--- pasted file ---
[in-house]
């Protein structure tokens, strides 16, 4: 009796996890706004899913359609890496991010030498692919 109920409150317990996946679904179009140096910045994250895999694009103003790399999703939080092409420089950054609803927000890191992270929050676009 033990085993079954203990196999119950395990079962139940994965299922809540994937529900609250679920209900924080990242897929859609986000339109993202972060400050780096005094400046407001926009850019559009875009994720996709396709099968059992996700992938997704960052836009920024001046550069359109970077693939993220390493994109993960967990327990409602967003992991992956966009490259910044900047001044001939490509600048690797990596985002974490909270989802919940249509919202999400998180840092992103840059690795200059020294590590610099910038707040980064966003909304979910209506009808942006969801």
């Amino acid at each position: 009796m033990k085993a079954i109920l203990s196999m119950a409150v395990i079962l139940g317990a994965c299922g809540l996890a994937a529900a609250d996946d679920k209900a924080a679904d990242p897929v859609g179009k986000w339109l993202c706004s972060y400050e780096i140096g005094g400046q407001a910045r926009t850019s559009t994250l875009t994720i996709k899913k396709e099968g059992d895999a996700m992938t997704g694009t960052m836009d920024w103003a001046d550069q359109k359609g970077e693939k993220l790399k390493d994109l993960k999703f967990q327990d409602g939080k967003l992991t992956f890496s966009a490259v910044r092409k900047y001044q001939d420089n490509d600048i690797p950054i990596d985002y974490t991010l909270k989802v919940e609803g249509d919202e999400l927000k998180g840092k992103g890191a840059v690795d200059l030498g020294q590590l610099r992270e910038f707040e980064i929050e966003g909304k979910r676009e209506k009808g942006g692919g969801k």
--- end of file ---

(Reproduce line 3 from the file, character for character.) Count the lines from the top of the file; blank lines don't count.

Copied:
């Amino acid at each position: 009796m033990k085993a079954i109920l203990s196999m119950a409150v395990i079962l139940g317990a994965c299922g809540l996890a994937a529900a609250d996946d679920k209900a924080a679904d990242p897929v859609g179009k986000w339109l993202c706004s972060y400050e780096i140096g005094g400046q407001a910045r926009t850019s559009t994250l875009t994720i996709k899913k396709e099968g059992d895999a996700m992938t997704g694009t960052m836009d920024w103003a001046d550069q359109k359609g970077e693939k993220l790399k390493d994109l993960k999703f967990q327990d409602g939080k967003l992991t992956f890496s966009a490259v910044r092409k900047y001044q001939d420089n490509d600048i690797p950054i990596d985002y974490t991010l909270k989802v919940e609803g249509d919202e999400l927000k998180g840092k992103g890191a840059v690795d200059l030498g020294q590590l610099r992270e910038f707040e980064i929050e966003g909304k979910r676009e209506k009808g942006g692919g969801k």